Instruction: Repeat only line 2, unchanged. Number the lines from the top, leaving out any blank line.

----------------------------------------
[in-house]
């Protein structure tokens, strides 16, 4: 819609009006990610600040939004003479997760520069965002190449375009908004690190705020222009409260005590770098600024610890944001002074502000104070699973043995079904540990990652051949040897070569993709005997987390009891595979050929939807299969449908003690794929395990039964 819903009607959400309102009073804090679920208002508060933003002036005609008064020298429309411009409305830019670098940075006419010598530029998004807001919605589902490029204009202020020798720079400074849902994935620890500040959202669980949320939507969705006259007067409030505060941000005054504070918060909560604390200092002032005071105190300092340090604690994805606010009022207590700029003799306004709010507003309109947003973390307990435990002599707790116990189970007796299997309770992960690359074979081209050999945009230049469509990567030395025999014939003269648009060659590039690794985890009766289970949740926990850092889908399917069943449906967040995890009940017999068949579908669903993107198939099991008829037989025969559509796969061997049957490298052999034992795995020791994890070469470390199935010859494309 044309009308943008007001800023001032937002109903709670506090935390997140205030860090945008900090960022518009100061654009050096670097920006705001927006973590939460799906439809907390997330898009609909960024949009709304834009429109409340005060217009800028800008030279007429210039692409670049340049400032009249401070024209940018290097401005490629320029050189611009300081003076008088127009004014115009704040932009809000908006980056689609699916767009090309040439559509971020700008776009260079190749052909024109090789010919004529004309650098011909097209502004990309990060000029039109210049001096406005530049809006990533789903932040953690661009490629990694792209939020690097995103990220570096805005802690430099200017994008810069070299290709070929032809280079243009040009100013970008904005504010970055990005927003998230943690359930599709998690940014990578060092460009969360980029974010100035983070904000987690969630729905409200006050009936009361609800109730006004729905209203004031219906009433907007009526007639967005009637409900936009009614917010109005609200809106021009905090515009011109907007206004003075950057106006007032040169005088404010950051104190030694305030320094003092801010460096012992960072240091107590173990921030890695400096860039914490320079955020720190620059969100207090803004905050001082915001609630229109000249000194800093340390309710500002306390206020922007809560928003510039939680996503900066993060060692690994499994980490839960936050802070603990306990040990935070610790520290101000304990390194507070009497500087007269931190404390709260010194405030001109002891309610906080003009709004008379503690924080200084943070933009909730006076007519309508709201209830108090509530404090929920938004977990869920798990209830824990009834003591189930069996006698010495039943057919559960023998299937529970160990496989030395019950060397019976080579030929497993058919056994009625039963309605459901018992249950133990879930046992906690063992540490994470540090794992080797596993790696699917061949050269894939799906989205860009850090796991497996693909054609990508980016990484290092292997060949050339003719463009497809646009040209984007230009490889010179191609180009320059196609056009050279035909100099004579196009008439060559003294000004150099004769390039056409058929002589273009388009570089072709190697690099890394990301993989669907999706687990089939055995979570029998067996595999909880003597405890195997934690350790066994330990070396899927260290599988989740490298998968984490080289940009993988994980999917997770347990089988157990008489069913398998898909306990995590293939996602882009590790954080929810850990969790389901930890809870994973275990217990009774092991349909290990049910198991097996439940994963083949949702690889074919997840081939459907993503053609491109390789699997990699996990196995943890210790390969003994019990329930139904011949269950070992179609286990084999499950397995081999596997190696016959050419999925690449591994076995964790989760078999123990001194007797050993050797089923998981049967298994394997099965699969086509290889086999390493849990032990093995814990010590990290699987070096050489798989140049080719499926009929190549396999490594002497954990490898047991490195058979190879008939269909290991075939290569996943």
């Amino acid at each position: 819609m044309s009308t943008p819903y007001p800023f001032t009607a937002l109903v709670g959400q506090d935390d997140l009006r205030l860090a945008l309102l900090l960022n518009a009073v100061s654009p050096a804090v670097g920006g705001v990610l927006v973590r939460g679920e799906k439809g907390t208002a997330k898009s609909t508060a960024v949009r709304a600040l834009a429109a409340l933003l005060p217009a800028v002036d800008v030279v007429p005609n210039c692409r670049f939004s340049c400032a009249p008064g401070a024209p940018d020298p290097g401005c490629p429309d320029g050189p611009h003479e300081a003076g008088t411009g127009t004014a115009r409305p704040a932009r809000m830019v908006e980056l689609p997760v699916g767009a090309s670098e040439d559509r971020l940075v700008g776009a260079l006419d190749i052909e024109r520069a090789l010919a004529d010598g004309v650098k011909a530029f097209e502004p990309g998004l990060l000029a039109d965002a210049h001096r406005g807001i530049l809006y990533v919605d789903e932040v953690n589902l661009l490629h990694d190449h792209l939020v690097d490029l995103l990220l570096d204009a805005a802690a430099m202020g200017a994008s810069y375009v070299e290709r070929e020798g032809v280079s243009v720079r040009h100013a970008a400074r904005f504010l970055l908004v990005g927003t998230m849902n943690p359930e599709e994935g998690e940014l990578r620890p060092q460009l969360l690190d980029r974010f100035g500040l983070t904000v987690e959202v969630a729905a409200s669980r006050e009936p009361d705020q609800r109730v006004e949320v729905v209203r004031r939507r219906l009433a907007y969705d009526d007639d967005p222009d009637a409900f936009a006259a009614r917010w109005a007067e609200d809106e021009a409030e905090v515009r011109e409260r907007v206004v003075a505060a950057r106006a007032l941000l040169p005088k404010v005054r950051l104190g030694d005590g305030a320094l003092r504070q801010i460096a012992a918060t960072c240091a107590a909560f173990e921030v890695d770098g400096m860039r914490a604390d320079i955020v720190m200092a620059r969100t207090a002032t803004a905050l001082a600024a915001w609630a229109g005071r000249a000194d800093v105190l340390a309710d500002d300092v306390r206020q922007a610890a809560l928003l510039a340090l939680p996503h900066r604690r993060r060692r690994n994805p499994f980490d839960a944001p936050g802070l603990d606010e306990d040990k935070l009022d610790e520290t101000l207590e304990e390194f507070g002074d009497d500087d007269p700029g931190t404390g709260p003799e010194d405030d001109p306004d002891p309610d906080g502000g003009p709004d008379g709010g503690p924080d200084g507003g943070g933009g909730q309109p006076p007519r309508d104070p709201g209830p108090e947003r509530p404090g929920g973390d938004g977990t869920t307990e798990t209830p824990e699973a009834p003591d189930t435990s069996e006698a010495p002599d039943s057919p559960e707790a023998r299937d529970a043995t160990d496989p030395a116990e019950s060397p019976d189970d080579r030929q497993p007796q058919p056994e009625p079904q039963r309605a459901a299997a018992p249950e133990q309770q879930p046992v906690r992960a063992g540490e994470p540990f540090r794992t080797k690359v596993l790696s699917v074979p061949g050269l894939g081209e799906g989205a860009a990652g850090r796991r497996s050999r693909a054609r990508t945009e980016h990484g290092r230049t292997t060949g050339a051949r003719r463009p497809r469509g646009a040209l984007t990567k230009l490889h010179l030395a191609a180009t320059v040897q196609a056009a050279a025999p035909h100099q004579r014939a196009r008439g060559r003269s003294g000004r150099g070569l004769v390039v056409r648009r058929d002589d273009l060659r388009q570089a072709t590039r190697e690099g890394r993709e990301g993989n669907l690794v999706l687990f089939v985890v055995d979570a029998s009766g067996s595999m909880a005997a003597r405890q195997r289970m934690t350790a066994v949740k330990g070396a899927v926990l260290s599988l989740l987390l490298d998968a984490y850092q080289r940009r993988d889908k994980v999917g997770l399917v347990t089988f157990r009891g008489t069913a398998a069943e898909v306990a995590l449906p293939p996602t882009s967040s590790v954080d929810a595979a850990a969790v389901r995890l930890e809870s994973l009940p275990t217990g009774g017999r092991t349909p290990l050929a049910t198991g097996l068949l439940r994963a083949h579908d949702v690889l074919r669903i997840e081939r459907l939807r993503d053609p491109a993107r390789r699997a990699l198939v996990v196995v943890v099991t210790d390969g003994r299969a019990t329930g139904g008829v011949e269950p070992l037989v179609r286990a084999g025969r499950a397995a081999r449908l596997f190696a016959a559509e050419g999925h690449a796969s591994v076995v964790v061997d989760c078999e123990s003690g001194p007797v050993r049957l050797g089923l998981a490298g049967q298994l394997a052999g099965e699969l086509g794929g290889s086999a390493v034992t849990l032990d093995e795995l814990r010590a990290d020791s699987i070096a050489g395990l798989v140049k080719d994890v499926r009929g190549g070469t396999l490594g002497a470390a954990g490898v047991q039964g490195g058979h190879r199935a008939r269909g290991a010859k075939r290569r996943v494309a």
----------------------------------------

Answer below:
């Protein structure tokens, strides 16, 4: 819609009006990610600040939004003479997760520069965002190449375009908004690190705020222009409260005590770098600024610890944001002074502000104070699973043995079904540990990652051949040897070569993709005997987390009891595979050929939807299969449908003690794929395990039964 819903009607959400309102009073804090679920208002508060933003002036005609008064020298429309411009409305830019670098940075006419010598530029998004807001919605589902490029204009202020020798720079400074849902994935620890500040959202669980949320939507969705006259007067409030505060941000005054504070918060909560604390200092002032005071105190300092340090604690994805606010009022207590700029003799306004709010507003309109947003973390307990435990002599707790116990189970007796299997309770992960690359074979081209050999945009230049469509990567030395025999014939003269648009060659590039690794985890009766289970949740926990850092889908399917069943449906967040995890009940017999068949579908669903993107198939099991008829037989025969559509796969061997049957490298052999034992795995020791994890070469470390199935010859494309 044309009308943008007001800023001032937002109903709670506090935390997140205030860090945008900090960022518009100061654009050096670097920006705001927006973590939460799906439809907390997330898009609909960024949009709304834009429109409340005060217009800028800008030279007429210039692409670049340049400032009249401070024209940018290097401005490629320029050189611009300081003076008088127009004014115009704040932009809000908006980056689609699916767009090309040439559509971020700008776009260079190749052909024109090789010919004529004309650098011909097209502004990309990060000029039109210049001096406005530049809006990533789903932040953690661009490629990694792209939020690097995103990220570096805005802690430099200017994008810069070299290709070929032809280079243009040009100013970008904005504010970055990005927003998230943690359930599709998690940014990578060092460009969360980029974010100035983070904000987690969630729905409200006050009936009361609800109730006004729905209203004031219906009433907007009526007639967005009637409900936009009614917010109005609200809106021009905090515009011109907007206004003075950057106006007032040169005088404010950051104190030694305030320094003092801010460096012992960072240091107590173990921030890695400096860039914490320079955020720190620059969100207090803004905050001082915001609630229109000249000194800093340390309710500002306390206020922007809560928003510039939680996503900066993060060692690994499994980490839960936050802070603990306990040990935070610790520290101000304990390194507070009497500087007269931190404390709260010194405030001109002891309610906080003009709004008379503690924080200084943070933009909730006076007519309508709201209830108090509530404090929920938004977990869920798990209830824990009834003591189930069996006698010495039943057919559960023998299937529970160990496989030395019950060397019976080579030929497993058919056994009625039963309605459901018992249950133990879930046992906690063992540490994470540090794992080797596993790696699917061949050269894939799906989205860009850090796991497996693909054609990508980016990484290092292997060949050339003719463009497809646009040209984007230009490889010179191609180009320059196609056009050279035909100099004579196009008439060559003294000004150099004769390039056409058929002589273009388009570089072709190697690099890394990301993989669907999706687990089939055995979570029998067996595999909880003597405890195997934690350790066994330990070396899927260290599988989740490298998968984490080289940009993988994980999917997770347990089988157990008489069913398998898909306990995590293939996602882009590790954080929810850990969790389901930890809870994973275990217990009774092991349909290990049910198991097996439940994963083949949702690889074919997840081939459907993503053609491109390789699997990699996990196995943890210790390969003994019990329930139904011949269950070992179609286990084999499950397995081999596997190696016959050419999925690449591994076995964790989760078999123990001194007797050993050797089923998981049967298994394997099965699969086509290889086999390493849990032990093995814990010590990290699987070096050489798989140049080719499926009929190549396999490594002497954990490898047991490195058979190879008939269909290991075939290569996943």